STRIKE THE ROCKIES , INSERT THE SIERRA NEVADAS: HIKING AROUND JENNY LAKE

Heading north south…

TOUR OF THE ROCKIES, THE SIERRA NEVADAS, DAY 4

September 8, 2017

From Jackson, Wyoming wyoming_flag and Twin Falls, Idaho Idaho flag

STRIKE THE ROCKIES, INSERT SIERRA NEVADAS

We did a turn-about-face after Jackson, Jenny Lake visits

This was to be a Tour of the Rockies, heading straight north from Scottsdale, Arizona. After reviewing last night the weather quality maps in the western US, Elizabeth and I decided to make a turn-about-face. Instead of the Rockies, we will now tour the Sierra Nevadas in California, including the Yosemite.

Take a look at the maps we used before making this decision and abandoning our planned drive up north to Montana, northern Idaho and Canada, and you will understand the reasons.

When Elizabeth first saw them, she got scared.

“Let’s just go home,” she said.

“Let’s not,” I replied. “At least not yet, Take a look at this green area of fresh air. That’s the Sierra Nevadas and Yosemite. We just need to change our plan, not abandon our vacation.”

She agreed.

So this Day 4 of our planned Tour of the Rockies actually turned out to be Day 1 of our new Tour of the Sierra Nevadas. But first, we did what we came here to do. Visit our favorite spot under the Grand Tetons – Jenny Lake.

But first, we took care of our tire warning light issue. After talking to our Honda advisor in Scottsdale and trying to reset the alert, we concluded that it must have been a faulty signal. But just to make sure, we took the car to the Jackson Subaru dealer (there was no Honda dealership there) to have the air in the tires rechecked and topped up.

ADMIRING GRAND TETONS, HIKING AROUND JENNY LAKE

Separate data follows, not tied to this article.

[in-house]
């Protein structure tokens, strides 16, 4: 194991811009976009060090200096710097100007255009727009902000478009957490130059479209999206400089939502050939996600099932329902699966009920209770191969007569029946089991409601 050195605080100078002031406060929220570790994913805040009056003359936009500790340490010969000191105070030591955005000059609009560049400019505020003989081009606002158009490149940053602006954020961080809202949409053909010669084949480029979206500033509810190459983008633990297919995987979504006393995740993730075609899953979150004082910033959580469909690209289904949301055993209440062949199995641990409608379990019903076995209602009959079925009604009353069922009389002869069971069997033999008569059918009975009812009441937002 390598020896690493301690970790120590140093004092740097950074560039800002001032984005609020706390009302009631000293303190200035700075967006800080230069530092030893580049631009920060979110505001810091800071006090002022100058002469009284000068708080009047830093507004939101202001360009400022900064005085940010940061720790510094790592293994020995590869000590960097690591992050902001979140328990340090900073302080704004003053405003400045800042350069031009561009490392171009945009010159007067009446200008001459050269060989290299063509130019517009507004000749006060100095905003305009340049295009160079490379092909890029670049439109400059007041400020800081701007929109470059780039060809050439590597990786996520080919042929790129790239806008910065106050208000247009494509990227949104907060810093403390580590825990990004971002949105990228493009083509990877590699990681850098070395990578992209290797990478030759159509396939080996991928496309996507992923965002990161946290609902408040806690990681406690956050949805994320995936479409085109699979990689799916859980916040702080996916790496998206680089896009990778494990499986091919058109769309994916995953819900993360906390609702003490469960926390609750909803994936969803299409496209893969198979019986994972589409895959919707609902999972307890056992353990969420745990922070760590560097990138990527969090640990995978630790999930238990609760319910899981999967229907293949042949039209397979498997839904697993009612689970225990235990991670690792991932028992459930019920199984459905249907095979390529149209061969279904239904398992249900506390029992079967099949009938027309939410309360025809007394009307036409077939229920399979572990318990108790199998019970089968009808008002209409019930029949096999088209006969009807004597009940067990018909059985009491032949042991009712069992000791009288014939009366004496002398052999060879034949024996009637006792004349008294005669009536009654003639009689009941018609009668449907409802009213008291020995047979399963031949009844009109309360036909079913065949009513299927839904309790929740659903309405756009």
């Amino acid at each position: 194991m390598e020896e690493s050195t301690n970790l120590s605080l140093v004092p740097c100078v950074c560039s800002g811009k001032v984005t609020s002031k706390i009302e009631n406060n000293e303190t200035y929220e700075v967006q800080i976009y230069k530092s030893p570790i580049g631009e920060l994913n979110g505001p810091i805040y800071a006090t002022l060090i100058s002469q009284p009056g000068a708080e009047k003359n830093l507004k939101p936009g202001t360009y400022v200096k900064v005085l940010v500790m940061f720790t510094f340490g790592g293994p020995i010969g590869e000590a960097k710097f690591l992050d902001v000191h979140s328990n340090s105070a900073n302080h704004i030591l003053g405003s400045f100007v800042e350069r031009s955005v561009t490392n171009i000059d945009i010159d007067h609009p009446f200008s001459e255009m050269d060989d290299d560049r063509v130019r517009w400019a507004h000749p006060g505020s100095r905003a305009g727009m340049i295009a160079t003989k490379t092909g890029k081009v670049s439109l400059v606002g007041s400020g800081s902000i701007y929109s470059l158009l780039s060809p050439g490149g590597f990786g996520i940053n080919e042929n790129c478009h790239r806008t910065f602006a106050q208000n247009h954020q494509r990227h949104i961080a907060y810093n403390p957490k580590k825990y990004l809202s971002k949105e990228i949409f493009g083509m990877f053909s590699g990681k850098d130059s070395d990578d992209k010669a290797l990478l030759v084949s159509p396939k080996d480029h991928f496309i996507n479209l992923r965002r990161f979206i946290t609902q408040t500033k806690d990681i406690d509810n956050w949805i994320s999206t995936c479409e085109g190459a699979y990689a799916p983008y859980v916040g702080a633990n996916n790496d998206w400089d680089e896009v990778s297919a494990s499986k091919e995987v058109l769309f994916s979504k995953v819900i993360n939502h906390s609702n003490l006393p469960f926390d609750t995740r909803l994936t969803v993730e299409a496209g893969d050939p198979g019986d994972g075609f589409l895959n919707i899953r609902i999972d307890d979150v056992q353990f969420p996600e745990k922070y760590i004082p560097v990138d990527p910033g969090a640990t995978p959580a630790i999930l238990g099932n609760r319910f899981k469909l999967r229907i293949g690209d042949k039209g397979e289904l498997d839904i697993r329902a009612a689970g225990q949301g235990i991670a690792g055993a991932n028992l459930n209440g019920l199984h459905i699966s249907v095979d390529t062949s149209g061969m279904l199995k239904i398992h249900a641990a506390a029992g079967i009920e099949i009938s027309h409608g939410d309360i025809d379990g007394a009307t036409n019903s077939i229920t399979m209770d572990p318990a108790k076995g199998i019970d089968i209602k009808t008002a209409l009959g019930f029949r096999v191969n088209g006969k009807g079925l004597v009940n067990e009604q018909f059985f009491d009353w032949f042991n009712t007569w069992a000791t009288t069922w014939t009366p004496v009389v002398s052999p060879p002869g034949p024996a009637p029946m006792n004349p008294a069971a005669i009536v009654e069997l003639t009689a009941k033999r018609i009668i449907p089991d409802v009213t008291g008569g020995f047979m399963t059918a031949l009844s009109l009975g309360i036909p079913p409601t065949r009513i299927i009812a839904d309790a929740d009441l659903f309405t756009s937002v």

It was a wonderful day despite all the smoke in the air. After overnighting in Jackson, WY, we headed north to Jenny Lake, which is arguably the most beautiful lake in the US (in our opinion). It is nestled under the Grand Teton peaks, the mountain range which we also consider the most beautiful in the US.

The weather was cloudy. The air full of smoke from the far away forest fires. But we accomplished our goal to get away from the scorching Arizona summer heat. When we woke up this morning, the temperature was 50F. Brrr…

The weather was great for the two hikes we did along the shores of Jenny Lake. Despite the smoke, the scenery was nevertheless still beautiful.

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After this first road stop, we continued to the north end of Jenny Lake, the part we had not been to before.  As soon as we walked to the lake, I saw something disturbing. But know how easily Elizabeth gets scared of things, I kept it to myself until AFTER we got back to the car from our brief hike.

What was it that could have spooked Elizabeth?

A giant dump a bear had left this morning (it looked very fresh), steps away from the lake. There were also bear tracks in the sand there. This was obviously their “watering hole.”

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Undaunted, we continued our hike along the shoreline. But after seeing that other bear warning sign, and the couple ahead of us dumping peanuts on the ground (according to Elizabeth), I acquiesced and agreed to turn around and drive back to the southern part of the Jenny Lake we were familiar with.

JENNY LAKE STORY ABOUT A PHOTO STORY, PART 1

Sometimes when people see beautiful pictures of amazing nature, such as these two shots I took yesterday of Jenny Lake and the Grand Tetons {a panorama shot and a “selfie” – see below], they don’t realize the effort behind them. So this is a story about that photo story.
Elizabeth and I had come about as far as we wanted to yesterday hiking around Jenny Lake, and we could still not find an easily accessible point to actually go down to the lake and take some pictures at water level.
Seeing a little path cut into the steep slope between the trail and the lake below, I carefully went down on all four, trying not to roll down the fill and crash onto the rocks on the lake shore.
“I think I can make it,” I said to Elizabeth. “But I would not recommend that you try it.”
She did not. Instead, she stayed up on the trail and, unbeknownst to me, kept taking pictures of me climbing back up. Here’s, therefore, Elizabeth’s photo story about my Jenny Lake photo story.

JENNY LAKE STORY ABOUT A PHOTO STORY, PART 2

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Tour of Sierra Nevadas header

 

2 Replies to “STRIKE THE ROCKIES , INSERT THE SIERRA NEVADAS: HIKING AROUND JENNY LAKE”

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